A tasteful collection can add to a property’s appeal, rather than put buyers off
Picture the scene. You walk into a property viewing and there is a piece of art featuring a nude body hanging on the wall. Do you firmly shake the estate agent’s hand and turn on your heel, or peer in for a closer look?
The action that you choose may depend on who you are looking at. Experts agree that if the piece depicts the seller, then a viewer is likely to be put off, but if it is a more abstract piece, then this can help with the selling process.
In property circles statement art was once considered a grave no-no, but rising numbers are coming round to the idea of using it to sell their homes.
If grown in the right way, an art collection can add as much to a home’s appeal as a designer kitchen or a garden feature. Jonas Almgren, the chief executive of Artfinder, an online resource helping to promote the work of new artists, advises letting it shine during the time that a property spends on the market.
“Art is something you live with,” he says. “You want to be comfortable with that. When we were selling our house in New York, the estate agent loved the fact that we had so much art and that it added warmth and personality. However, we did have some provocative pieces, which he suggested that we remove. In most cases it adds value, but for something very explicit it might be worth putting away.”
Malcolm Leslie, a partner at Strutt & Parker’s Edinburgh office who handles sales all over Scotland, has seen no sign that a well-curated art collection deters buying activity. “Art hanging on the walls is as much a part of someone’s home as the furniture,” he says. “It is part of what makes a house a home.”
Display can be as important as content, Leslie believes. “Presentation is key. Make sure art is well positioned and that there are no holes in the wall or bare picture hooks.
“That said, it would be advisable to put nude photography of the sellers out of sight. That might raise a few eyebrows. However, arty charcoal sketches and life drawings aren’t going to put anybody off.”
Poppy Rooney, an art adviser, agrees. “I was working with a property developer recently to help them source art and they had a very strict criteria,” she says. “They wouldn’t use anything that was political or figurative — everything had to be abstract. However, when it is a personal home it is slightly different.”
As Rooney mentions, developers are cottoning on to the idea of using art to sell homes too. No longer does the standard showhome roll out Identikit magnolia interiors. Housebuilders are increasingly looking to art to create a talking point to secure sales.
At Mactaggart and Mickel’s Red Lion development, in Newton Mearns near Glasgow, the portrait artist Gerard M Burns has helped to finish the interior specification with his artwork.
For Burns, who has painted Scotland’s glitterati, working with a developer has been a novel experience, but one that echoes his approach to displaying art in unexpected settings — for years he has chosen to eschew conventional galleries and sell his work by opening the doors of his sandstone villa in north Glasgow, using its walls as a gallery space.
“We have broken the mould in many respects,” the artist says of his home, “but nobody needs a painting. You have to connect with it and either justify it to yourself or because you have a space in the house where it would fit. Given that there is almost unlimited choice, at some point you have to make a connection with an artwork.”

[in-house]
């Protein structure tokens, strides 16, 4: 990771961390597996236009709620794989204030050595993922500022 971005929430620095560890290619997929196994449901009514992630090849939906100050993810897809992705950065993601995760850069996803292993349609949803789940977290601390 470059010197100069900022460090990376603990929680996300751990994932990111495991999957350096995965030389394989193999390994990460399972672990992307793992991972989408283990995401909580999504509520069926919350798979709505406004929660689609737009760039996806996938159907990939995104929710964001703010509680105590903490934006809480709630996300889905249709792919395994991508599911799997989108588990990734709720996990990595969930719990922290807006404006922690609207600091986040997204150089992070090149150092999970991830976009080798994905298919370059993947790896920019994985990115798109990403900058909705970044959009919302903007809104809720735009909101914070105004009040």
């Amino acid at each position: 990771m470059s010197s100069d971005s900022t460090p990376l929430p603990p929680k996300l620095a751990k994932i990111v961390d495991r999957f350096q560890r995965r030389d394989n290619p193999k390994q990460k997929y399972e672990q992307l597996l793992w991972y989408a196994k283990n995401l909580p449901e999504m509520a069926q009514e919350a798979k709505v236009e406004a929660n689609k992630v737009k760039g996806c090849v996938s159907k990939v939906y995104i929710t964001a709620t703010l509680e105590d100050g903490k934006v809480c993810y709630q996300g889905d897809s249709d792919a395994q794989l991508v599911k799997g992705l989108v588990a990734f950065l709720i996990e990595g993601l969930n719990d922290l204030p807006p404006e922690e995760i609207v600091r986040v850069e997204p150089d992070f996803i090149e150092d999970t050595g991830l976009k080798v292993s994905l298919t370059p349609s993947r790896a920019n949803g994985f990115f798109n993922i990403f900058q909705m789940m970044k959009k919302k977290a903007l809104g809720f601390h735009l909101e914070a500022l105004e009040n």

Rather than worrying about longevity, think about your collection as a work-in-progress, Burns advises.
“Some paintings will stay with you forever, but some you’ll tire of,” he says. “If you’ve spent a lot of money, you’re investing in a name — if you’ve done your homework, there’s a chance to move it on, get something back for it and get something new in.”
A common issue cropping up with homeowners with large art collections is what to do with their pieces when they downsize. Experts recommend that the most expensive pieces should go to auction, to recoup cost, but that smaller works should be given away as gifts.
However, be careful when storing art while moving house. “A common mistake is that people keep their art in garages or spaces that are damp,” says Rooney. “The conditions aren’t up to scratch and it can damage the quality of the work. The nicest way to store art is to loan it to a family or friend, because they can enjoy it when it is not in your home.”
Before making a decision about getting rid of a work, consider moving it from its present location. A small shuffle can make a real difference to the living space, as well as your enjoyment of a piece.
“Rehanging art is fascinating,” says Almgren. “It is so much more than just thinking, ‘This artwork is not right any more.’ So many times I have found that I bought a new piece that I did not have space for and which forced me to move something into another room. New light and a new environment can make a piece come to life.”
Top framing tips
Match the art to the style of the house Framing adds formality. In a contemporary home framing a piece might not always suit the space, but in a traditional property it can be crucial.
If possible, speak to the artist They may have ideas about the kind of frame they believe their art will suit. Others may be able to offer guidance about colour, style or how to match it with other pieces in your collection.
Glass is not always best Photography should always be protected from ultraviolet rays, but for many artworks glass will detract from the overall look.
Reinforcement is often unnecessary Most accidents occur because of poorly attached hooks. If in doubt, seek professional advice.
Placement is key Take care in rooms where high traffic is an issue. This may not marry well with expensive pieces of sculpture.